The existence of band structure of a crystalline solid comes from the Bloch theorem, which relies on the independent-electron approximation. Why do people still talk about the band structure for a strongly-correlated system, e.g. superconductors and topological insulators? In such strongly-correlated systems, shouldn't the independent-electron approximation become entirely invalid, rendering the band structure of a solid meaningless?

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    $\begingroup$ A very good question. $\endgroup$
    – AlQuemist
    Nov 18, 2015 at 11:03
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    $\begingroup$ In the mean-field treatment of interactions, the Bloch momentum remains a good quantum number. If we treat interactions with mean field (e.g. BCS theory), it is still useful to talk about band structures. Topological insulators are not necessarily strongly-correlated. They only require large relativistic corrections for band inversion, generically. $\endgroup$
    – Praan
    Nov 18, 2015 at 16:03

3 Answers 3


The most truthful answer, to my mind, to this is simply "because it often works in practice."

It is not obvious, a priori, that band structure should apply to any realistic solid. The Coulomb interaction is typically of the order of the Fermi energy. Nonetheless, thanks to the magic of Fermi liquid theory, this strong interaction somehow only results in renormalized Fermi quasiparticles. These quasiparticles only interact with each other weakly and yet have the same charge as the bare electrons, and therefore they can be reasonably expected to conform to band theory. Although debate is ongoing, there is some experimental evidence that this Fermi liquid behavior is even true in some cuprates.

Thus, justification of band theory is intimately related to justification of Fermi liquid theory. If you look around you can find plenty of arguments for when Fermi liquid theory is and isn't justified. But, again, they are all ultimately attempts after the fact to explain experimental results. I will quote Prof. Xiao-Gang Wen:

It is hopeless for a theorist to solve such as 'nasty' system [as interacting electrons in a solid], not to mention to guess that such a system behaves almost like a free electron system. Certainly, condensed matter physicists did not provide such a bold guess. It is nature itself who hints to us over and over again that metals behave just like a free electron system, despite the strong Coulomb interaction. Even now, I am amazed that so many metals can be described by Landau Fermi liquid theory, and puzzled by the difficulty to find a metal that cannot be described by Landau Fermi liquid theory.

(from the textbook Quantum Field Theory of Many-Body Systems)


Usually, when talking of the "band structure" of such a system one either refers to the non-interacting band structure (which relates to the free Green functions occuring in many methods to handle the interactions, like perturbation expansions or DMFT), or to the sharp features usually visible in the spectral function (which is more or less experimentally accessible via ARPES), these features reduce to $\delta$-like peaks at the bands in the non-interacting case. When considering, for example, simple thermodynamic properties the latter concept of "band structure" can be a reasonable approximation.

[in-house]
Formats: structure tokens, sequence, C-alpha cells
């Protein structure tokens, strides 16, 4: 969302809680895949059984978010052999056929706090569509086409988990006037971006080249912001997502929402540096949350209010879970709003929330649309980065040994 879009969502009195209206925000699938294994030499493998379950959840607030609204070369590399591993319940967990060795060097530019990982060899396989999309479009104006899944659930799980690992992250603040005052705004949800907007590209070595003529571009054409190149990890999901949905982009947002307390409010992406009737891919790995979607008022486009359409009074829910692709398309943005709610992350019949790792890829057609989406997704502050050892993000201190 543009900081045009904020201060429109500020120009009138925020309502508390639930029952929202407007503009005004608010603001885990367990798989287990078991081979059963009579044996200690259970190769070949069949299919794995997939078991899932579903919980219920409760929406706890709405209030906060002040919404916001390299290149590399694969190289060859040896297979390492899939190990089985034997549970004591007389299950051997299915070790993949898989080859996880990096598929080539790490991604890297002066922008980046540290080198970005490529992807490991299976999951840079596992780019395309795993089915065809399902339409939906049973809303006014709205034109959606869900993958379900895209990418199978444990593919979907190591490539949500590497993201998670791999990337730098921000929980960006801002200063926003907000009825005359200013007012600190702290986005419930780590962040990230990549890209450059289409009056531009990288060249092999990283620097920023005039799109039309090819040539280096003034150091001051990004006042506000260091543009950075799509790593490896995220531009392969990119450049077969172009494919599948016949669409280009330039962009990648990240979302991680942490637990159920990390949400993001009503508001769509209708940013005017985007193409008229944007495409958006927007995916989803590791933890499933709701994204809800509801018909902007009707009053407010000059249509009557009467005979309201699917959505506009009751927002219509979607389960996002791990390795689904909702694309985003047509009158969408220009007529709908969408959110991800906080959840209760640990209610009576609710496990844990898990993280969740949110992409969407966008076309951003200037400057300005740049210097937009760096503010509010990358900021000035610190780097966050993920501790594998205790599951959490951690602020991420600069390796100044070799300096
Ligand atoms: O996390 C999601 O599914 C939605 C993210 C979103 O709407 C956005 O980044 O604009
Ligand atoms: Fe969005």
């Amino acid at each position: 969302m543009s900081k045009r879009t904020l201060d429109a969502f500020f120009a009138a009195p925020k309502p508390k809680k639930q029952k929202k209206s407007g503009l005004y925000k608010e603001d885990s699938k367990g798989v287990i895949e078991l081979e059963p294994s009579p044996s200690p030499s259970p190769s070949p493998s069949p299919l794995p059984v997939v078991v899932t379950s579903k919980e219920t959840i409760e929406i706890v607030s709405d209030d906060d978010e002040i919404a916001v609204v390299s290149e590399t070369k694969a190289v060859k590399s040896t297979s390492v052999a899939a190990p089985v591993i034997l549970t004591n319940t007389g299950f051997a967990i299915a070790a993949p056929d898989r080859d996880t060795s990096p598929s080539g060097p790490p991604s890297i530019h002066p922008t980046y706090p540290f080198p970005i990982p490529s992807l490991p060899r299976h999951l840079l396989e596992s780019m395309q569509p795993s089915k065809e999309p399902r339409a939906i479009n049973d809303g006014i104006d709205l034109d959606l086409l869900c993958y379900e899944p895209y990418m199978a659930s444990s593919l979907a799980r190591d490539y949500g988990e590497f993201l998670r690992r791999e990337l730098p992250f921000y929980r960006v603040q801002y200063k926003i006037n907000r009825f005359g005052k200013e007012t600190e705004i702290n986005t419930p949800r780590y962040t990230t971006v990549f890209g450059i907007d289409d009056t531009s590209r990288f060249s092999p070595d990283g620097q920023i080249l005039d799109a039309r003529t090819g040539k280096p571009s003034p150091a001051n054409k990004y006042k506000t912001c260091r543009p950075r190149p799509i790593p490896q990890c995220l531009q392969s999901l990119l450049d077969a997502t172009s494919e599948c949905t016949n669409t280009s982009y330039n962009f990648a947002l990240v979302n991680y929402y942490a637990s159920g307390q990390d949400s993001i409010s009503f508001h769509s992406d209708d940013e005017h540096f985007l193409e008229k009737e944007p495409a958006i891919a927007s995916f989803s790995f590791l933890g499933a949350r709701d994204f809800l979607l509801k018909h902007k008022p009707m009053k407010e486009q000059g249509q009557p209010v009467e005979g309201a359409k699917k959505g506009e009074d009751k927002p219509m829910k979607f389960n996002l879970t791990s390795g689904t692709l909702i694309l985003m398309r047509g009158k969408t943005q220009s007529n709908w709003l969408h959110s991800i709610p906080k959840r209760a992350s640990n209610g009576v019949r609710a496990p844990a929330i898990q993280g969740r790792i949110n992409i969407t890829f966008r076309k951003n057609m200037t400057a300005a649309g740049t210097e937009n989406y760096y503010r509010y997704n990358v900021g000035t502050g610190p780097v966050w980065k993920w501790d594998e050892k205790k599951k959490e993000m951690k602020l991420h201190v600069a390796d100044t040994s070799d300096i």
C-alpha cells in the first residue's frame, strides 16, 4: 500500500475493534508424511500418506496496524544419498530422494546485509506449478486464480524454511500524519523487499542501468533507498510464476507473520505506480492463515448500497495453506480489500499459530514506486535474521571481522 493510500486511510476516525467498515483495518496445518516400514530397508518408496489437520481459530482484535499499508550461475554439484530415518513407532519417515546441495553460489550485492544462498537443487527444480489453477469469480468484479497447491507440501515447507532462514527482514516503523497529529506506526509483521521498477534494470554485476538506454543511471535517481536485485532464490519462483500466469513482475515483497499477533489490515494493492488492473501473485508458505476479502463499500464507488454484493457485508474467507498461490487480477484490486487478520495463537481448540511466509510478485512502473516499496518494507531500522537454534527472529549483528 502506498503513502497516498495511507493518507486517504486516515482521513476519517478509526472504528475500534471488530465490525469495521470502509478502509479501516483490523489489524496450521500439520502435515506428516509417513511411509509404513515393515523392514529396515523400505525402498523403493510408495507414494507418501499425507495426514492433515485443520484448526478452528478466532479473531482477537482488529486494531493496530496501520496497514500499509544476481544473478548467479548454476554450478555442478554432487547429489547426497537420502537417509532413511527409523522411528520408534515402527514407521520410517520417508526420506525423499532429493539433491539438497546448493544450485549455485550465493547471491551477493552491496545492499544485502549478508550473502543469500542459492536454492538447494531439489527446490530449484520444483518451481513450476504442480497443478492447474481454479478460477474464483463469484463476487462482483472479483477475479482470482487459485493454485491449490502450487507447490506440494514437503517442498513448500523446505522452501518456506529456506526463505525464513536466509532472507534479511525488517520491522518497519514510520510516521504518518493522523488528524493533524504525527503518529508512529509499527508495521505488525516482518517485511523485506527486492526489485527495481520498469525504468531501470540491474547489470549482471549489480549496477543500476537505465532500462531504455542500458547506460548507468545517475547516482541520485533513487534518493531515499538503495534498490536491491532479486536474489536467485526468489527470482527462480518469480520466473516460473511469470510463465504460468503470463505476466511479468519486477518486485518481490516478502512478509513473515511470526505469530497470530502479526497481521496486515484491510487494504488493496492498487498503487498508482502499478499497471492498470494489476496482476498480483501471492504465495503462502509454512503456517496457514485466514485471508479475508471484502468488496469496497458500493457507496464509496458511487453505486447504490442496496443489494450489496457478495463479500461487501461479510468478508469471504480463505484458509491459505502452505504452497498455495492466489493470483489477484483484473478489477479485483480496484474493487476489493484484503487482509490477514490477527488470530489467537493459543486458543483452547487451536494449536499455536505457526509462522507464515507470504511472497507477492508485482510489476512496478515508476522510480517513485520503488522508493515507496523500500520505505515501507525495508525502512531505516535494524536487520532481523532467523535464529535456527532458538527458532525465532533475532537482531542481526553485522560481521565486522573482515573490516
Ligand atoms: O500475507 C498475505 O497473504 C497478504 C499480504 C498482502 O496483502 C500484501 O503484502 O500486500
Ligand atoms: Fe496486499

A side note: Nearly all the early research on topological insulators (especially when you refer by this term also to systems like Chern insulators and symmetry protected topological phases, the famous BHZ model, for example, is a non-interacting model) was on non-interacting systems. Symmetry protected topological phases do not require interacting electrons.


I think the notion of ‘band structure’ is deeply related to a “quasi-particle view” of an interacting system – even, an strongly interacting one. This means that although the original elementary excitations of the system (e.g., single electrons in a metal) do not provide a good and efficient description of the states and energies of the interacting system anymore, a properly ‘modified’ or ‘corrected’ version of them still would explain the behaviour of the system. This modification essentially comes from the interaction between the components of the system -- technically, called “renormalization”. Indeed, there is a priori no guarantee that this picture holds true, and in certain regimes, it does break down (e.g., formation of a superfluid out of interaction fermions for Helium-3). However, when the quasi-particle picture applies, as in the case of a “Fermi liquid”, then that implies that a good description of the interacting system can be made in terms of some “effective particles” which are weakly interacting with each other; at the lowest level of approximation (neglecting their weak interaction), these quasi-particles comprise a non-interacting system of quasi-particles for which a band-structure can be found. Indeed, the nature of such renormalized particles depends crucially on the interaction in the original system.


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